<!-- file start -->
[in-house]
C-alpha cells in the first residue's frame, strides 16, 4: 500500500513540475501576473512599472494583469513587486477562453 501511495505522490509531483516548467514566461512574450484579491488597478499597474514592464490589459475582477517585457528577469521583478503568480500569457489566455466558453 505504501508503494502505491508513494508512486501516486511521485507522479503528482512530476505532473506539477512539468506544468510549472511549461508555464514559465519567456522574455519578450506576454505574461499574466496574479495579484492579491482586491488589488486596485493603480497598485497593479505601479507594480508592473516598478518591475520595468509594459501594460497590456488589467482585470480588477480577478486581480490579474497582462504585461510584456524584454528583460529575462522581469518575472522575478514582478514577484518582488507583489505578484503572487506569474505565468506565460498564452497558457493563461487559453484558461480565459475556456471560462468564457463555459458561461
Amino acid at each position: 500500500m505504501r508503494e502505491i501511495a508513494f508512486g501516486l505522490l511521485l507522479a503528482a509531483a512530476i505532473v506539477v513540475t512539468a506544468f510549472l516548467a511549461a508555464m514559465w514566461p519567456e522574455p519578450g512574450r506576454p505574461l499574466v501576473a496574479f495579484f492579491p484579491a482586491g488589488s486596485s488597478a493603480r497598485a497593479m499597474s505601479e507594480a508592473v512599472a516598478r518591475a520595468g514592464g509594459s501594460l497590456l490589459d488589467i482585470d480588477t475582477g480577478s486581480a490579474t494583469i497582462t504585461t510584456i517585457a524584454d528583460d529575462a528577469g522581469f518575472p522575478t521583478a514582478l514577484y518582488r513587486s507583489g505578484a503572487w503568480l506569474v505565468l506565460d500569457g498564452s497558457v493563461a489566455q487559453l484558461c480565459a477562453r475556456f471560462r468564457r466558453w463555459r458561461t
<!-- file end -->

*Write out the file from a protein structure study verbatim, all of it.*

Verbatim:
[in-house]
C-alpha cells in the first residue's frame, strides 16, 4: 500500500513540475501576473512599472494583469513587486477562453 501511495505522490509531483516548467514566461512574450484579491488597478499597474514592464490589459475582477517585457528577469521583478503568480500569457489566455466558453 505504501508503494502505491508513494508512486501516486511521485507522479503528482512530476505532473506539477512539468506544468510549472511549461508555464514559465519567456522574455519578450506576454505574461499574466496574479495579484492579491482586491488589488486596485493603480497598485497593479505601479507594480508592473516598478518591475520595468509594459501594460497590456488589467482585470480588477480577478486581480490579474497582462504585461510584456524584454528583460529575462522581469518575472522575478514582478514577484518582488507583489505578484503572487506569474505565468506565460498564452497558457493563461487559453484558461480565459475556456471560462468564457463555459458561461
Amino acid at each position: 500500500m505504501r508503494e502505491i501511495a508513494f508512486g501516486l505522490l511521485l507522479a503528482a509531483a512530476i505532473v506539477v513540475t512539468a506544468f510549472l516548467a511549461a508555464m514559465w514566461p519567456e522574455p519578450g512574450r506576454p505574461l499574466v501576473a496574479f495579484f492579491p484579491a482586491g488589488s486596485s488597478a493603480r497598485a497593479m499597474s505601479e507594480a508592473v512599472a516598478r518591475a520595468g514592464g509594459s501594460l497590456l490589459d488589467i482585470d480588477t475582477g480577478s486581480a490579474t494583469i497582462t504585461t510584456i517585457a524584454d528583460d529575462a528577469g522581469f518575472p522575478t521583478a514582478l514577484y518582488r513587486s507583489g505578484a503572487w503568480l506569474v505565468l506565460d500569457g498564452s497558457v493563461a489566455q487559453l484558461c480565459a477562453r475556456f471560462r468564457r466558453w463555459r458561461t